It’s always good to see how prospects fare in spring training. They provide hope, and it gives a glimpse of things to come. The Rockies need to find stars within their farm system for them to have success, and that’s why all eyes are on Arenado.
There are many young players that are becoming stars for their respective teams. The Rockies like to find that dynamic player, and that’s why they have high hopes for Arenado.
Imagine Blake Street Bombers 2.0 with Troy Tulowitzki, Carlos Gonzalez and Arenado. That would be good enough to gets fans to watch them at Coors Field or on television. Nothing excites fans than watching that trio hit home runs or driving in runs.
A team can never have enough good hitters.
The Rockies need to develop pitchers, but if they can develop good hitters, it can’t be a bad thing.
Arenado’s talent is eye-opening. He has a good swing, and he can hit the ball at any direction. Think of him as Todd Helton. That’s how good he can be. It’s easy to understand why fans want him to be with the Rockies as soon as possible.
It’s hard to judge a player on spring training, but this is about how far Arenado has come and how much he has to learn to be a good ballplayer in the majors.
The Rockies are hoping their prized prospect flourishes in spring training, so that he can have some confidence heading to Triple-A.
One has to figure Arenado will be playing in the summer. The Rockies need to sell tickets this summer if the team has another awful season, so they have an incentive to call him.
Arenado should be okay when he plays at Triple-A. Once he gets his work in, he is going to be called up.
There are no ifs, ands or buts about it.
He was hired as the Rockies hitting coach this offseason. First-year Rockies manager Walt Weiss thought he would be a good influence with the young hitters.
For Bichette, this is a chance to start another career in baseball.
He wanted to work in baseball in some capacity, and he is getting an opportunity by being the hitting coach.
The former Rockie paid his dues by working with his sons’ youth and high school teams along with draft prospects. He received rave reviews from those that worked with him. That was why he was hired by the Rockies. It has nothing to do with being a fan favorite from his playing days at Colorado. It has nothing to do with the organization doing him a favor.
This is a good hire. Bichette was a good hitter in the majors, and the players can gravitate to what he has to say based on his body of work.
Bichette talked about how he loved to talk about hitting with the players. He feels he has everything to offer in working with young hitters.
One can’t help but think he wants to manage when he talks about how he wants to teach and communicate with the ballplayers.
Hitting coaches don’t take the job for the intent of being hitting coaches forever. They use that position to eventually manage one day. That’s why Bichette took the job.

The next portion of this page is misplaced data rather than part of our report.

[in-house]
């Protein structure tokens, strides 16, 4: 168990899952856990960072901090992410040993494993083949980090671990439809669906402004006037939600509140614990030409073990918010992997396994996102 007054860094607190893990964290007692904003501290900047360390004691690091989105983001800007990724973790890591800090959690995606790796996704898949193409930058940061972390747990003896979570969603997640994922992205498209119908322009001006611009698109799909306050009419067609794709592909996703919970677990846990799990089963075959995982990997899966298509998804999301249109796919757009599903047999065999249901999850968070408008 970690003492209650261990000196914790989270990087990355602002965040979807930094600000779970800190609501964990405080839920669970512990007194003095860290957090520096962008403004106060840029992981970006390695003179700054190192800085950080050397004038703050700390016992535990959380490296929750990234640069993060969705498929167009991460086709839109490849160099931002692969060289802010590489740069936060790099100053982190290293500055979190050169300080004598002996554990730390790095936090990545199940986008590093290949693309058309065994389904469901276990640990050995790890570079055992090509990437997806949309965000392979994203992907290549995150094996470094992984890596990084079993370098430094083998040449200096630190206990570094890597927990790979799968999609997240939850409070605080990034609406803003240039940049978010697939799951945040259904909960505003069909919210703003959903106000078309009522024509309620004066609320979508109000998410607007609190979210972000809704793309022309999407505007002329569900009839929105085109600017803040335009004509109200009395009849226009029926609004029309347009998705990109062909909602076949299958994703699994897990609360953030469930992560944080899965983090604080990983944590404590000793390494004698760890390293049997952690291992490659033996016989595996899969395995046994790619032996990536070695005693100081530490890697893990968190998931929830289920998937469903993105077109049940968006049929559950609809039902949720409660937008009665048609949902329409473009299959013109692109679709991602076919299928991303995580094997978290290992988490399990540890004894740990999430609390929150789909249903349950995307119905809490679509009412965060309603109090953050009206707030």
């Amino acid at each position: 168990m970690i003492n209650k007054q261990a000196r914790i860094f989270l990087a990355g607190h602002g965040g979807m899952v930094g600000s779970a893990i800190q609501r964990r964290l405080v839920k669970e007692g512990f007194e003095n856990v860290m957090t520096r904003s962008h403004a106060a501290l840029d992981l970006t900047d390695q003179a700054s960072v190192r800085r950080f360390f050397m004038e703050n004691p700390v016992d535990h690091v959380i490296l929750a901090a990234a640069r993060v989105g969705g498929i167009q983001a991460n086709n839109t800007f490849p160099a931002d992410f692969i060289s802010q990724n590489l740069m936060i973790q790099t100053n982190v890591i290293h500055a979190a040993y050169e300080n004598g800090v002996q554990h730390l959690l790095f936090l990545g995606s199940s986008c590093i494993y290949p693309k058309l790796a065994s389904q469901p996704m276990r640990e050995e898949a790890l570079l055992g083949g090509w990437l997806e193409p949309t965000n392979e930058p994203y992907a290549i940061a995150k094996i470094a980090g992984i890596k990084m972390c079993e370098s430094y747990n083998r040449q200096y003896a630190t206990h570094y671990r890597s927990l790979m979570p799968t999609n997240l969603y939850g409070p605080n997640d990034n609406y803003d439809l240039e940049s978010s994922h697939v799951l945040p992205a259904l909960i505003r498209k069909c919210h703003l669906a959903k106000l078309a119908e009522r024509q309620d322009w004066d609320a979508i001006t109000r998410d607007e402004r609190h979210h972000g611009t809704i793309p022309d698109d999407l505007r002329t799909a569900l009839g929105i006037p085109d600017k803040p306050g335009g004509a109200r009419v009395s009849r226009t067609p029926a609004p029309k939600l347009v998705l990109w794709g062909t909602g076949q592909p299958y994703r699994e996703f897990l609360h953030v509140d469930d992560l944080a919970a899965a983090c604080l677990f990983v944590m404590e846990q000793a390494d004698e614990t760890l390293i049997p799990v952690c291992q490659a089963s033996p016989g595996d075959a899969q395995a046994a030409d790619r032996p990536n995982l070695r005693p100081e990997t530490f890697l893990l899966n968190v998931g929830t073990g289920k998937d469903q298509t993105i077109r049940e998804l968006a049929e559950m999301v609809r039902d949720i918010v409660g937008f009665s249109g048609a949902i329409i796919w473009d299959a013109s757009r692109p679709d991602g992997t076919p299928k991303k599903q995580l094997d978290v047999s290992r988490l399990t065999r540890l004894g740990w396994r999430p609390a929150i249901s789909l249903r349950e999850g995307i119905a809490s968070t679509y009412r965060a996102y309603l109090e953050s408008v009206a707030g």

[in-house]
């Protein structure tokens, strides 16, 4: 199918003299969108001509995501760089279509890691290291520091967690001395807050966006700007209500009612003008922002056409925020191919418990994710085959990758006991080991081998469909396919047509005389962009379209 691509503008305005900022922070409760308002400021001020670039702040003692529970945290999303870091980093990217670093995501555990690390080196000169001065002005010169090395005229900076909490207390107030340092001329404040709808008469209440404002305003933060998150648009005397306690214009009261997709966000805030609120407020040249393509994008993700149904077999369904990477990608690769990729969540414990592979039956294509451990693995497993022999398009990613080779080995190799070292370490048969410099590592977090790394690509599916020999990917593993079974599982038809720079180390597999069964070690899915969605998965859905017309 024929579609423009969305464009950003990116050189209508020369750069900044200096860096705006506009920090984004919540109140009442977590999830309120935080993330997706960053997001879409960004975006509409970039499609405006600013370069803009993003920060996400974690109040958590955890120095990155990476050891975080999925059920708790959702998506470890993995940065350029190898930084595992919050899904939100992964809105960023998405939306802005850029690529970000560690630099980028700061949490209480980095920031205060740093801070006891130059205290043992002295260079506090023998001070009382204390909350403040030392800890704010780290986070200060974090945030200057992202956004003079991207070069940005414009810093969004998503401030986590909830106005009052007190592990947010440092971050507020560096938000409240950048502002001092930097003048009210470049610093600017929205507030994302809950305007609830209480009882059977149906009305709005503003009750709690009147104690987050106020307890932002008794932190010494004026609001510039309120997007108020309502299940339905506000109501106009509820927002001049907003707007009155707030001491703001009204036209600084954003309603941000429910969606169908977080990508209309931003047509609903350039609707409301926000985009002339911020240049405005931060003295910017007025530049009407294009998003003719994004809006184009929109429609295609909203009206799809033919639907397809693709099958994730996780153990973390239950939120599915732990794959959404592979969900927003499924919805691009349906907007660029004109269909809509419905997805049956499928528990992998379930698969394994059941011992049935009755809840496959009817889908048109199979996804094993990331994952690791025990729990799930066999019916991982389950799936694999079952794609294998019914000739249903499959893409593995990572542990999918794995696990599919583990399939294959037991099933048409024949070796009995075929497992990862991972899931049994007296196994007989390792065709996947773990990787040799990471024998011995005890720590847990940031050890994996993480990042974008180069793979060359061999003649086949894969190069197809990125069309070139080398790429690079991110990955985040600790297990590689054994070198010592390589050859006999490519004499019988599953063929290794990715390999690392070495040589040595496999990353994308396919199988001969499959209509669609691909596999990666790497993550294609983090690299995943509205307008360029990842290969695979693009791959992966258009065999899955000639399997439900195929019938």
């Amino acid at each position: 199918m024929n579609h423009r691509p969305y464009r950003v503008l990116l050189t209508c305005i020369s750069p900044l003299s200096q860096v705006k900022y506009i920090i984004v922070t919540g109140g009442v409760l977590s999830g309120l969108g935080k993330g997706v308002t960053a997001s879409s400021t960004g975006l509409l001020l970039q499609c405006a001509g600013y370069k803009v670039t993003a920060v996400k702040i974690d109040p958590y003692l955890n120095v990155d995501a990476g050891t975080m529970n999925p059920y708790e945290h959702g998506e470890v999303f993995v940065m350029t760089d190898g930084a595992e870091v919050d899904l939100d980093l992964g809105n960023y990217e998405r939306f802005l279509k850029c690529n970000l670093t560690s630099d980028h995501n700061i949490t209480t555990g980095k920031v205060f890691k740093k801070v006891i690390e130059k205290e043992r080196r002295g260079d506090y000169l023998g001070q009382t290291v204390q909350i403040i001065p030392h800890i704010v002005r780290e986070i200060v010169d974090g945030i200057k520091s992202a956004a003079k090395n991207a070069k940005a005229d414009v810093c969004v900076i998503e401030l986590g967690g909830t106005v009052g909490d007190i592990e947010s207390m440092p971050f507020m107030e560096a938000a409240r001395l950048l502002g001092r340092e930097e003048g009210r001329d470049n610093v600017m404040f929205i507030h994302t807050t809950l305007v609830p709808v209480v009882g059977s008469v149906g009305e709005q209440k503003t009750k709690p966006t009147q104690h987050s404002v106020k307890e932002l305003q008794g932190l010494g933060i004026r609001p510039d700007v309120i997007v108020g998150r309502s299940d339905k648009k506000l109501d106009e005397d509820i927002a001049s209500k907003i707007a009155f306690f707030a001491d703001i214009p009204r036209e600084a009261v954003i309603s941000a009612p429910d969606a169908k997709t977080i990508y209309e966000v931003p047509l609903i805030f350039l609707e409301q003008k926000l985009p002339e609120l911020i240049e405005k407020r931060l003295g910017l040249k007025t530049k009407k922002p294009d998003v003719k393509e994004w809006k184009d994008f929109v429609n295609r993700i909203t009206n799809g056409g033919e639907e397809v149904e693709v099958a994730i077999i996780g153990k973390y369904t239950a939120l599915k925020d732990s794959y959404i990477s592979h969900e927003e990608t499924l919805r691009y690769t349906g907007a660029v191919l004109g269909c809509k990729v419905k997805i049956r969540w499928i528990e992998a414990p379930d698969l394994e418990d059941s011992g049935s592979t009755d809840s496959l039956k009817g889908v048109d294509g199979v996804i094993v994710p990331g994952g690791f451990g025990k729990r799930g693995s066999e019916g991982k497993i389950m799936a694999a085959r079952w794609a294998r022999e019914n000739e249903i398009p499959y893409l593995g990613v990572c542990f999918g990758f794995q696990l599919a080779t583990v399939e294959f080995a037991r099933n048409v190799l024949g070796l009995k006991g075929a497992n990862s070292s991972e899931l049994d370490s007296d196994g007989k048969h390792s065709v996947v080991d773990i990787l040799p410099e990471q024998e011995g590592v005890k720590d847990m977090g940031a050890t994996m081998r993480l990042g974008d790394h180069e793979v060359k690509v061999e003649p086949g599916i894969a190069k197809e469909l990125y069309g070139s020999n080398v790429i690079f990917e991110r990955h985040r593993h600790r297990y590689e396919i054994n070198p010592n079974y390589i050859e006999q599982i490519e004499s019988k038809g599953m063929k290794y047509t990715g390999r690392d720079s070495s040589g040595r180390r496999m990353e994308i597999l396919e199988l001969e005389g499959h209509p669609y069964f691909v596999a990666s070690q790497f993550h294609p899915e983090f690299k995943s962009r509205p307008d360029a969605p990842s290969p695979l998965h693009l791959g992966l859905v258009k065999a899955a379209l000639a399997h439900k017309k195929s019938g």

He feels he has the attributes of being a manager when he cites about his love for teaching and being a baseball junkie.
There’s no question Weiss will lean on Bichette when it comes to making moves during the game. The Rockies hitting coach is a good sounding board for the manager, and he is a coach that Weiss trusts.
This is a good experience for Bichette. It will be another way for him to learn about managing when he works with Weiss in the dugout.
Bichette could also serve as a bad cop to the players. Weiss isn’t known to be boisterous, so there has to be a coach that will raise the riot act when it’s necessary. That’s where the Rockies hitting coach can play that role well.
Bichette has had experience of coaching kids, but working with grown men is a different experience.
This is where his development as a hitting coach has to come to play. If he can do well working with the players, he could eventually get a look from other teams when it comes to managing down the road.
For all we know, he could be the next Rockies manager if Weiss doesn’t have success.
Obviously, Bichette wants to manage for some other team. He wants his boss to do well as a manager, since it would mean he had a role in the Rockies’ success. If the team does well, other teams will certainly wonder about him.
Right now, Bichette wants to be the best hitting coach he can be. That’s a tough job as it is. Fans blame the hitting coach if the hitters don’t do well.
Bichette can teach all he wants, but his hitters have to make him look good by producing. That’s a tricky proposition. Hitting coaches can teach all they want, but it comes down to what the hitters do when the game starts.
Hitting is hard. If a player slumps, he can be mentally fatigued for thinking about his struggles. That’s on Bichette to get players focused by being positive. The Rockies feel he can do that as a hitting coach.
If the Rockies can hit, credit is going to go to Bichette.
It’s also going to come down to winning. The Rockies have to win for Bichette to get a chance to manage. No team is hiring coaches that are associated with an organization that loses.
Bichette is not talking about his managerial aspirations publicly. He is smart enough to know he can’t do that when he hasn’t proven anything as a hitting coach in the majors.
Still, with his personality and his intelligence, one can’t help but think he has more to offer than being a hitting coach.
Bichette feels that way, too. He did not get involved in coaching just to be content as coach.
Like most people, the new Rockies hitting coach has higher goals.